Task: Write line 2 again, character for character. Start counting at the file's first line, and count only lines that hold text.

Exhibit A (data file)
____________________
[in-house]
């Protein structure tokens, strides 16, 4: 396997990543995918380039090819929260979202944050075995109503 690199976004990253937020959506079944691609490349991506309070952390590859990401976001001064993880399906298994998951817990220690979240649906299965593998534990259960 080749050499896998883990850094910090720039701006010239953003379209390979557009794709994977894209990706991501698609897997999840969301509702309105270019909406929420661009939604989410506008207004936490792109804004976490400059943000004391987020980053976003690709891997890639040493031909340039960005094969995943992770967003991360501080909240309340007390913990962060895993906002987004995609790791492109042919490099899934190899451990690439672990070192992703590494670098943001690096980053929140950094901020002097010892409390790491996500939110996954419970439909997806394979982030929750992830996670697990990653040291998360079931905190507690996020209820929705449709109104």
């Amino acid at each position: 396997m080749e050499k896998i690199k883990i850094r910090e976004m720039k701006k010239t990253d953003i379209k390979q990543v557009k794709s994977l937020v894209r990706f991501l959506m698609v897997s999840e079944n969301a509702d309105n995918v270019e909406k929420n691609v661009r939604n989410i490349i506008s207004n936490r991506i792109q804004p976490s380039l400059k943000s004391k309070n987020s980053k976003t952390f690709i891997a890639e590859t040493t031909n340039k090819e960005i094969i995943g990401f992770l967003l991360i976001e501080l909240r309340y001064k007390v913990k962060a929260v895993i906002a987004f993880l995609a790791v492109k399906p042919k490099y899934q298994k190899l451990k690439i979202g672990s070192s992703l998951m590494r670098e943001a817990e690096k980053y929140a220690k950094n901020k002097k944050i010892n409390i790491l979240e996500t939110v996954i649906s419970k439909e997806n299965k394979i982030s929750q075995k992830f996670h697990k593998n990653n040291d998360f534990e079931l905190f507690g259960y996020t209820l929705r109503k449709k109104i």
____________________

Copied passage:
């Protein structure tokens, strides 16, 4: 396997990543995918380039090819929260979202944050075995109503 690199976004990253937020959506079944691609490349991506309070952390590859990401976001001064993880399906298994998951817990220690979240649906299965593998534990259960 080749050499896998883990850094910090720039701006010239953003379209390979557009794709994977894209990706991501698609897997999840969301509702309105270019909406929420661009939604989410506008207004936490792109804004976490400059943000004391987020980053976003690709891997890639040493031909340039960005094969995943992770967003991360501080909240309340007390913990962060895993906002987004995609790791492109042919490099899934190899451990690439672990070192992703590494670098943001690096980053929140950094901020002097010892409390790491996500939110996954419970439909997806394979982030929750992830996670697990990653040291998360079931905190507690996020209820929705449709109104």